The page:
Caselaw Precedent

2012 Cases

  • Bradley v. State

    359 S.W.3d 912 (2012)

    The victim of an armed robbery identified his assailants through photos on Facebook that were publicly available. In its opinion denying Bradley’s appeal, the court noted that, “Vast online photo databases, like Facebook, and relatively easy access to them will undoubtedly play an ever-increasing role in identifying and prosecuting suspects.”

  • State v. Assi

    No. 1 CA-CR 10-0900, (Ariz.Ct.App. Aug. 21, 2012)

    Defendant was accused of involvement in a gang, and information from a MySpace page allegedly belonging to defendant was proffered as evidence. Defendant argued that the MySpace photos and posts lacked a proper foundation. Court noted that evidence needed to be provided, “from which the jury could reasonably conclude that the evidence is authentic”. In this particular case, the court found that proper authenticating evidence was provided.

  • Griffin v. Bell

    694 F.3d 817 (7th Cir. 2012)

    Court affirms exclusion of video of altercation in question from trial where party offering it was unable to authenticate it.

  • EEOC v. Honeybaked Ham Co.

    No. 1:2011cv02560 - Document 241 (D. Colo. 2012)

    An employment discrimination case in which a federal magistrate judge ordered the production of social media account passwords, and voluminous social media, finding that as the information had been voluntarily shared with others, it should be produced.

  • Campbell v. State

    382 S.W.3d 545, 551 (Tex. Ct. App. 2012)

    The defendant was convicted of aggravated assault with a deadly weapon, and during the trial, Texas presented Facebook messages allegedly sent to the victim by the defendant as evidence. Here, the court held that the victim’s testimony was sufficient to authenticate the Facebook messages, finding that there was prima facie evidence such that a reasonable jury could have found that the Facebook messages were created by the defendant, but did note that electronic communications are particularly susceptible to fabrication and manipulation). In Campbell, the court noted two particular concerns associated with authenticating social media evidence: First, because any person could establish a profile under any name, the person viewing a profile would have no way of knowing for certain whether the profile was legitimate; and second, because Facebook accounts can be accessed by anyone with the account’s username and password, a person viewing communications from a particular account cannot be certain that the author is the actual owner of the profile.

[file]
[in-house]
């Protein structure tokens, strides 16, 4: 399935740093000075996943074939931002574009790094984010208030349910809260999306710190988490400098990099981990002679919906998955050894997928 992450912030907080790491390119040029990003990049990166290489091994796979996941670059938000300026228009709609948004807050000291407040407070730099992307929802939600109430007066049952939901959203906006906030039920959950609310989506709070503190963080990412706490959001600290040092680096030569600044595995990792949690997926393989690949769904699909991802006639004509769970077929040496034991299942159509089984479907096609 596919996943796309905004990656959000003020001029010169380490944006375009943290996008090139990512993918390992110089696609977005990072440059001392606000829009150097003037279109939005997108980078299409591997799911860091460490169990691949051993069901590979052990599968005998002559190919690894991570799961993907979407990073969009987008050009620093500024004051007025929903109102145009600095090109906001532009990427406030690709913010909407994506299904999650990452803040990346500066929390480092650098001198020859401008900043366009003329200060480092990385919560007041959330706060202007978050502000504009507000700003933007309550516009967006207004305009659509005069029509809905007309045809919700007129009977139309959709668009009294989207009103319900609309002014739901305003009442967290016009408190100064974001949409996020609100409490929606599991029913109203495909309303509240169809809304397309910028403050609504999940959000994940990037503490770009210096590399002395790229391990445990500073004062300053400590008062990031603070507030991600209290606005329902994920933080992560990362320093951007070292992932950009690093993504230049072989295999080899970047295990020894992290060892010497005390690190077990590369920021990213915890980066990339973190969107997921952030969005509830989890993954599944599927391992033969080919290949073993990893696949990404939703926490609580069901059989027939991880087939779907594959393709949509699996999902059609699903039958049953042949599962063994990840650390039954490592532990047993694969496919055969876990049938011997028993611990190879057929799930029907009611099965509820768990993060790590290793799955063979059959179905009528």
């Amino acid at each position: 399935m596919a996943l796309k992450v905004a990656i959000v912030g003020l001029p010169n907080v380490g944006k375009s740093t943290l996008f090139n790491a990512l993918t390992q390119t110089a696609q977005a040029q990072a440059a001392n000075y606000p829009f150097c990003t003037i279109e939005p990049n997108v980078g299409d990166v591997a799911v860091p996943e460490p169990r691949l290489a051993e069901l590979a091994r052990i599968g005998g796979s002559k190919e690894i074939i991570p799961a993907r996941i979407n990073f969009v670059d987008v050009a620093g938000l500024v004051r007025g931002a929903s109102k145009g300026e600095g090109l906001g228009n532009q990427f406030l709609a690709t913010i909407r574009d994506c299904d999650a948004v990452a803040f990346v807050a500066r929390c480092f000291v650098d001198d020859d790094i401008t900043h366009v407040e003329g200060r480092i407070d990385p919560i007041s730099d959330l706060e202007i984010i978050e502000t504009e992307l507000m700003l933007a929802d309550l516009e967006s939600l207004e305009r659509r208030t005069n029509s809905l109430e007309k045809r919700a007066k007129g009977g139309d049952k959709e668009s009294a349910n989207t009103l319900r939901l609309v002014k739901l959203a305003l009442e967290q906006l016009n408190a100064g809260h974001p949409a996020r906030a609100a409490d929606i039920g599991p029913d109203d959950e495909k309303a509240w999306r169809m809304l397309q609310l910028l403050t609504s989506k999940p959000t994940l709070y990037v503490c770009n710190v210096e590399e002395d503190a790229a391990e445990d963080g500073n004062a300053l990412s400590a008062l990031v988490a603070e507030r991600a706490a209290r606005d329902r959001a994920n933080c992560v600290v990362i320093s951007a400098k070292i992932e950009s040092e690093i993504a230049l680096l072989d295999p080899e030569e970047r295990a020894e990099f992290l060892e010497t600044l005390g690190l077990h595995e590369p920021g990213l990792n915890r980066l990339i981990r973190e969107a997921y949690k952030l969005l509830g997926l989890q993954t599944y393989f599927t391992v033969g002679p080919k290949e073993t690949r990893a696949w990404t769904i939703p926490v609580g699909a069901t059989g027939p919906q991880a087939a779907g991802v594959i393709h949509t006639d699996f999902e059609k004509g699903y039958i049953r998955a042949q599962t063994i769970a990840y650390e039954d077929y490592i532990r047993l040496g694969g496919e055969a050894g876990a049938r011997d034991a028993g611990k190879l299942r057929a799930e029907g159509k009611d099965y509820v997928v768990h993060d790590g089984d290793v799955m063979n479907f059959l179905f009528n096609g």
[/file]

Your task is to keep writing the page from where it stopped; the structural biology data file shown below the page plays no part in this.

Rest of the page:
• Smoot v. State

    729 S.E.2d 416 (2012)

    In which defendant was convicted of drug possession and prostitution, and as part of their investigation, the police advertisements allegedly posted on various social media websites by defendant.Smoot also argues that the trial court erred in admitting the social media evidence because the State failed to lay a proper foundation for its admission and because the content constituted inadmissible hearsay. The court disagreed, and noted that as a general rule, a writing will not be admitted into evidence unless the offering party tenders proof of the authenticity or genuineness of the writing. There is no presumption of authenticity, and the burden of proof rests upon the proffering party to establish a prima facie case for submission of electronic computer sources, which are subject to the same rules of authentication as other documents.

  • Richards v. Hertz Corp.

    100 A.D.3d 728 (2012)

    In which plaintiff was ordered to produce all portions of Facebook profile for in camera review after the defendant found Facebook photographs showing the plaintiff snow skiing, contradiction her deposition testimony that the car accident at issue caused her to feel pain in cold weather and impair her ability to play sports.

  • Davenport v. State Farm Mutual Auto Ins. Co.

    No. 3:11-cv-00632-J-JBT (M.D. Fla. 2012)

    A case in which the plaintiff’s physical condition and quality of life were at issue, and plaintiff was ordered to produce all photographs depicting her taken after the date of the accident in question, and posted to a social media site, regardless of who posted them.

  • Reid v. Ingerman Smith LLP

    No. CV 2012-0307 (E.D.N.Y. 2012)

    In which the court held that a law firm sued by a legal secretary for harassment was entitled to private postings to plaintiff’s social posts on publicly available pages that contradicted plaintiff’s claims of mental anguish resulting from harassment.

  • Targonski v. City of Oak Ridge

    No. 3:11-cv-269 (E.D. Tenn. 2012)

    In which the court ultimately denied defendant’s motion for summary judgment, but did not that social media evidence from sites like plaintiff's Facebook page was considered “very enticing” in the court’s view.

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